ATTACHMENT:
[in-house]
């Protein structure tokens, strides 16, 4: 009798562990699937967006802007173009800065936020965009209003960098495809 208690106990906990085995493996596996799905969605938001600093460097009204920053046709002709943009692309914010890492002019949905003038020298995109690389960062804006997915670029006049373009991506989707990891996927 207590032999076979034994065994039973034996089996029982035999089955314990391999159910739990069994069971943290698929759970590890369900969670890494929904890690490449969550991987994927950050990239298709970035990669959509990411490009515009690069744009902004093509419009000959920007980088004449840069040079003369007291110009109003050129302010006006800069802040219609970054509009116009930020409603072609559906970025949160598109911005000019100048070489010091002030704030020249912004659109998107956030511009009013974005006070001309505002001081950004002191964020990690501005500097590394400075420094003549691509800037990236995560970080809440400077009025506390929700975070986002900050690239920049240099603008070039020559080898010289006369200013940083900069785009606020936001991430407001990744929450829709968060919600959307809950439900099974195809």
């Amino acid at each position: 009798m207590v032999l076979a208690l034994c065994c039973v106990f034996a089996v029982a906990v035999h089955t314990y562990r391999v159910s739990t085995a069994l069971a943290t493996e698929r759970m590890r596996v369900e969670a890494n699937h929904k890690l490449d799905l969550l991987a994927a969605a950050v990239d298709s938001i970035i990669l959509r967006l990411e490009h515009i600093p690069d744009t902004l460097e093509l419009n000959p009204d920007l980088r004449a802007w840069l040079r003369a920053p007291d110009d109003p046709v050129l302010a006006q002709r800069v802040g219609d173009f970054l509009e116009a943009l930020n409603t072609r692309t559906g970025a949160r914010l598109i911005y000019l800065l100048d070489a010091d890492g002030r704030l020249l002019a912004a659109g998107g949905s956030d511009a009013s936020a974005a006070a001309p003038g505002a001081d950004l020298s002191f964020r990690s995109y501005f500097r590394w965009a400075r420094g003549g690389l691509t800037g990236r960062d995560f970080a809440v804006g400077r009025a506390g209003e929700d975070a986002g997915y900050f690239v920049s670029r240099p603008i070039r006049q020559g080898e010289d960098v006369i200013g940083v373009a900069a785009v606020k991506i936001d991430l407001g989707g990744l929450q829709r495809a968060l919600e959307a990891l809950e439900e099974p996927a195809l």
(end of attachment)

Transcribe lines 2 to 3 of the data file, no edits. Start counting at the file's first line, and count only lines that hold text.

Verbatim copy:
């Protein structure tokens, strides 16, 4: 009798562990699937967006802007173009800065936020965009209003960098495809 208690106990906990085995493996596996799905969605938001600093460097009204920053046709002709943009692309914010890492002019949905003038020298995109690389960062804006997915670029006049373009991506989707990891996927 207590032999076979034994065994039973034996089996029982035999089955314990391999159910739990069994069971943290698929759970590890369900969670890494929904890690490449969550991987994927950050990239298709970035990669959509990411490009515009690069744009902004093509419009000959920007980088004449840069040079003369007291110009109003050129302010006006800069802040219609970054509009116009930020409603072609559906970025949160598109911005000019100048070489010091002030704030020249912004659109998107956030511009009013974005006070001309505002001081950004002191964020990690501005500097590394400075420094003549691509800037990236995560970080809440400077009025506390929700975070986002900050690239920049240099603008070039020559080898010289006369200013940083900069785009606020936001991430407001990744929450829709968060919600959307809950439900099974195809």
């Amino acid at each position: 009798m207590v032999l076979a208690l034994c065994c039973v106990f034996a089996v029982a906990v035999h089955t314990y562990r391999v159910s739990t085995a069994l069971a943290t493996e698929r759970m590890r596996v369900e969670a890494n699937h929904k890690l490449d799905l969550l991987a994927a969605a950050v990239d298709s938001i970035i990669l959509r967006l990411e490009h515009i600093p690069d744009t902004l460097e093509l419009n000959p009204d920007l980088r004449a802007w840069l040079r003369a920053p007291d110009d109003p046709v050129l302010a006006q002709r800069v802040g219609d173009f970054l509009e116009a943009l930020n409603t072609r692309t559906g970025a949160r914010l598109i911005y000019l800065l100048d070489a010091d890492g002030r704030l020249l002019a912004a659109g998107g949905s956030d511009a009013s936020a974005a006070a001309p003038g505002a001081d950004l020298s002191f964020r990690s995109y501005f500097r590394w965009a400075r420094g003549g690389l691509t800037g990236r960062d995560f970080a809440v804006g400077r009025a506390g209003e929700d975070a986002g997915y900050f690239v920049s670029r240099p603008i070039r006049q020559g080898e010289d960098v006369i200013g940083v373009a900069a785009v606020k991506i936001d991430l407001g989707g990744l929450q829709r495809a968060l919600e959307a990891l809950e439900e099974p996927a195809l």